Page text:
When the ship deployed to the Middle East in the summer of 2000, Crowell inked about 60 members of the crew as they steamed from San Diego to the Persian Gulf and back. Before starting each one, he checked with the navigator to make sure the weather ahead had seas smooth enough for tattooing. “The Indian Ocean was usually a better spot to tattoo in,” Crowell said. “Fewer swells.”

By the end of the cruise, Crowell had tattooed his commanding officer, as well as the captain of another destroyer whose ship deployed with them. A shark for the former and the pig-and-chicken for the latter. “I got my mark on a lot of the people running around the Navy,” Crowell said.

Not everyone in uniform who wants to start tattooing gets the approval of their chain of command. Most have to operate underground, turning whatever work space they have into an improvised parlor. When Jesse Vargas got to Camp Leatherneck for his second deployment to Afghanistan in 2012, he found a computer with an internet connection and ordered a tattoo kit online. It arrived two weeks later through the military mail service, and he took it back to the tent where his scout-sniper platoon lived.

“My buddies were like, ‘Do you know how to do this?’” Vargas said. “And I was like, ‘No, but we’re going to learn.’” He started on himself, spending a little more than an hour inking a fist-size, tribal-style sun on the inside of his upper right thigh. Then he moved on to his platoon mates. Whenever the door to their tent opened while he was tattooing, Vargas and the others hid the equipment under their cots. “I guess we could’ve gotten court-martialed, but it was just the thrill of it,” Vargas said. “It’s the things that go on beside the war — ways to decompress on our end over there.” Vargas left the Marine Corps after that deployment and still inks clients at his Houston home.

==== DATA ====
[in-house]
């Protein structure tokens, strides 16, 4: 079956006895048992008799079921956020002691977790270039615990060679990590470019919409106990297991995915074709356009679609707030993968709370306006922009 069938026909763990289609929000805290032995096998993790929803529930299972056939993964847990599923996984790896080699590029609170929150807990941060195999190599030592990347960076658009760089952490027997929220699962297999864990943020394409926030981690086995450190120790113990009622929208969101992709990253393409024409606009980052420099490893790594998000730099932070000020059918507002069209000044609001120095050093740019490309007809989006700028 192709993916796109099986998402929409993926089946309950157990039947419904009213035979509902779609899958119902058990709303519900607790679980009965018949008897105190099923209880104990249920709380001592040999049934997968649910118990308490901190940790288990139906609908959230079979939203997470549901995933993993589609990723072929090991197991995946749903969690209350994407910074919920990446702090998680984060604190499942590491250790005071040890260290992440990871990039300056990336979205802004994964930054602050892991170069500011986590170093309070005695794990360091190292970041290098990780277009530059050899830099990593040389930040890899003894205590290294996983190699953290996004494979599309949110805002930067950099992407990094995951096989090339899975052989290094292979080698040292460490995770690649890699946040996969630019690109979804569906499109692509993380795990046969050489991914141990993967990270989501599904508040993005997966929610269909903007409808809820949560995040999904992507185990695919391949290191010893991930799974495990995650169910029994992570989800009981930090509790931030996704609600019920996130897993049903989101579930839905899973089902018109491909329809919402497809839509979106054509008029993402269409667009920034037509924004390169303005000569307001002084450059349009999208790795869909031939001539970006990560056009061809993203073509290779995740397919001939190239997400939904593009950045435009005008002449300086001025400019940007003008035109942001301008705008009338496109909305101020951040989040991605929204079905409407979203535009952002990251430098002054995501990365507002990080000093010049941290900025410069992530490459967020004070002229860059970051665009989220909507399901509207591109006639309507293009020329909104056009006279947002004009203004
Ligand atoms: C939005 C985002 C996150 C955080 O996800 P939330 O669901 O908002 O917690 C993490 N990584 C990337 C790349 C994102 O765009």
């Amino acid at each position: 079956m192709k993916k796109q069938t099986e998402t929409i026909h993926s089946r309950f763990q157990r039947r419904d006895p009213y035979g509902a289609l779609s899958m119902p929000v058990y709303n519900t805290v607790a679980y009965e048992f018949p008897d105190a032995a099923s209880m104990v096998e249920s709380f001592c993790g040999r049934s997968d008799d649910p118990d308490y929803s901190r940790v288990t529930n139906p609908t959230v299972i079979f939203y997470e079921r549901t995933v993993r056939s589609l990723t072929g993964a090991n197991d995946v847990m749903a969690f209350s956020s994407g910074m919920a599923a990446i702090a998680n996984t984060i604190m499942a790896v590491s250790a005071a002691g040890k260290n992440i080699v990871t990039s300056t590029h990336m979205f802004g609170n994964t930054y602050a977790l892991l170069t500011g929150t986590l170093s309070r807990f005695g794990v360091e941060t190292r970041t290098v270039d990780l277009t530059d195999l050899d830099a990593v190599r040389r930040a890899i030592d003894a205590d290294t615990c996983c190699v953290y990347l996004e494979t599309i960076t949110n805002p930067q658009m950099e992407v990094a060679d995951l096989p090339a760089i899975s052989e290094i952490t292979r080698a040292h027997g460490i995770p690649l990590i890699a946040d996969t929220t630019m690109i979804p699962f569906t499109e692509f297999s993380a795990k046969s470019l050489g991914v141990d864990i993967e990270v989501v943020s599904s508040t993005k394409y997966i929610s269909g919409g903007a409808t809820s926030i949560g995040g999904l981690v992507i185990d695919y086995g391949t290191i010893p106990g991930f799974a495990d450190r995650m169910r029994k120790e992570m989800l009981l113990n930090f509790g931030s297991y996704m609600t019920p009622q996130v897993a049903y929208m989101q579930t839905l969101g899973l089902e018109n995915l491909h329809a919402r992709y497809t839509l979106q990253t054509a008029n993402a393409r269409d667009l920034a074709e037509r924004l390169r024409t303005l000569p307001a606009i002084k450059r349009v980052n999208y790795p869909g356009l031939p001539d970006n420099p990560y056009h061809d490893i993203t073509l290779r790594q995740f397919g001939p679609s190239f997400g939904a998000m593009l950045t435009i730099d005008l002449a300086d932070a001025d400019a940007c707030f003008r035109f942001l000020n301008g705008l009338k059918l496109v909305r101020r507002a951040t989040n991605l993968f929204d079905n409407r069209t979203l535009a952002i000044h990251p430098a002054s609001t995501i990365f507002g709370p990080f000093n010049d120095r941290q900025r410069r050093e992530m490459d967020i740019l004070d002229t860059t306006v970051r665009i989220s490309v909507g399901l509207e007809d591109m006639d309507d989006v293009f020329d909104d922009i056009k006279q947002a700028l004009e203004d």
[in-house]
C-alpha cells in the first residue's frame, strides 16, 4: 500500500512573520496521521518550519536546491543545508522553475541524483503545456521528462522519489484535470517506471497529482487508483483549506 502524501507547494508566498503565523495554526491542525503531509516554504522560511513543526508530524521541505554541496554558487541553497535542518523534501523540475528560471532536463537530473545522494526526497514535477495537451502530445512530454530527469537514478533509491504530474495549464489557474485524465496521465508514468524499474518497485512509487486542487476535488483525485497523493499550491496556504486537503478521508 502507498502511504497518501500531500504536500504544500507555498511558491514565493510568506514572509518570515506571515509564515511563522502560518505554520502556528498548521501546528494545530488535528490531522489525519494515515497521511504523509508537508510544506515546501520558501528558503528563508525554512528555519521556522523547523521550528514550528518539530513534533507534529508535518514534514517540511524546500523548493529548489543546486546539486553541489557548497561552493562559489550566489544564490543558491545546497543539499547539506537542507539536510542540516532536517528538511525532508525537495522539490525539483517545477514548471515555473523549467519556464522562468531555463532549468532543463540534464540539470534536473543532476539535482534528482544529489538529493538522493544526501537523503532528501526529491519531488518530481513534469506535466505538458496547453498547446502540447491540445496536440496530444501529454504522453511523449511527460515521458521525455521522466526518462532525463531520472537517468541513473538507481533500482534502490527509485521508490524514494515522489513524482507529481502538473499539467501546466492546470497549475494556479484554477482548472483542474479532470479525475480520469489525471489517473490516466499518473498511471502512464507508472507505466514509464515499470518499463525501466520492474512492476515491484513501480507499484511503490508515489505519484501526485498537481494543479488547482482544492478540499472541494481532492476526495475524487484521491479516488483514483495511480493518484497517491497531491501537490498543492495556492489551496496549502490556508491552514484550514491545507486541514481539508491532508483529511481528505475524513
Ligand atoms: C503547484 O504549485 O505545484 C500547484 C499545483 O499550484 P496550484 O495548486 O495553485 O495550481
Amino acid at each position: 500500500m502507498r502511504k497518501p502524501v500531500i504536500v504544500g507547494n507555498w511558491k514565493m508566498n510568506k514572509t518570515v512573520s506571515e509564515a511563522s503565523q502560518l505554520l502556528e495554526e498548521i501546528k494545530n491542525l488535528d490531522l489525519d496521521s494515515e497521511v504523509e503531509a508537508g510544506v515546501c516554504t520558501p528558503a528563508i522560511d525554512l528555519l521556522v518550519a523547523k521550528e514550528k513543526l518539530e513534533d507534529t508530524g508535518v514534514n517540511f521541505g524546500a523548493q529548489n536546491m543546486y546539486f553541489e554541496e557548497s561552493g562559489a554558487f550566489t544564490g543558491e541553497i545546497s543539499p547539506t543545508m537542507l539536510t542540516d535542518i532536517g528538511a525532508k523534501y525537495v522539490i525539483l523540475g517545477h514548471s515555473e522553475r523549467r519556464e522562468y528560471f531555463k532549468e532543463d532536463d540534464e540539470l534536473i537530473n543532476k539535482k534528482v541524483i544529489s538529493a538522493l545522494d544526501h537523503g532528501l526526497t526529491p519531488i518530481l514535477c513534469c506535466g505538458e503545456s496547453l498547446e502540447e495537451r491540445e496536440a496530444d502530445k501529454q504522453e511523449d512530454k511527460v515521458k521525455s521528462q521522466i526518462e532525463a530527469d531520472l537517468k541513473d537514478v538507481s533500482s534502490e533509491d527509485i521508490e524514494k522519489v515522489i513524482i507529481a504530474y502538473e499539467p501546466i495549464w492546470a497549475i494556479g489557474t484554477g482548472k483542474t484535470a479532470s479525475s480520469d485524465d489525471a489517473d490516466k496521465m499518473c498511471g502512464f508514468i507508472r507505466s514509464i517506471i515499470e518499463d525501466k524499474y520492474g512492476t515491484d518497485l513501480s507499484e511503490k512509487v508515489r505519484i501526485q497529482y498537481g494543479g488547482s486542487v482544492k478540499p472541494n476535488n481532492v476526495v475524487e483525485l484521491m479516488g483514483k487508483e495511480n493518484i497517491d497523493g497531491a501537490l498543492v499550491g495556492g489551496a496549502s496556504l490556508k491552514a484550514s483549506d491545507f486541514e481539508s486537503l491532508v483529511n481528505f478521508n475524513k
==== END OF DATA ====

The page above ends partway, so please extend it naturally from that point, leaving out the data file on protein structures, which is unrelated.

When Kintz retired from the Navy as a senior chief petty officer in 2008, he moved to Sydney, Australia, his wife’s hometown, and started looking for work. He applied to the police and fire departments, and even the local bomb squad, but each rejected him. So he picked up the yellow pages and started calling every tattoo shop in town. Most, he said, were owned and run by members of local motorcycle gangs.

“They were cool with me because they knew what I did before,” Kintz said, which allowed him to stay out of the gang rivalries that often set tattoo artists in the area against each other. He eventually got a job managing one biker-owned shop and tattooed there on the side. Still, Kintz fielded threatening phone calls and opened letters promising violence from members of other gangs that escalated over time. He learned to brush them aside as just part of the business.

“We used to get letters mailed to us saying we’d get bombed,” Kintz said. “And one day somebody mailed us one for real.” The former E.O.D. technician put on latex gloves, checked it out and realized he was holding what appeared to be a viable package bomb. He called the police. After the bomb squad carried it off, two of the officers came back to get tattoos from Kintz.

“I can pick and choose my own clients now,” said Kintz, who has bookings weeks in advance at Whistler Street Tattoo, just off Manly Beach in Sydney. “I’ve got my own style — geometric designs and dot work with heavy black lines.”

He has one condition for his clients though: “No more tribal.”

John Ismay is a staff writer who covers armed conflict for The New York Times Magazine. He is based in Washington.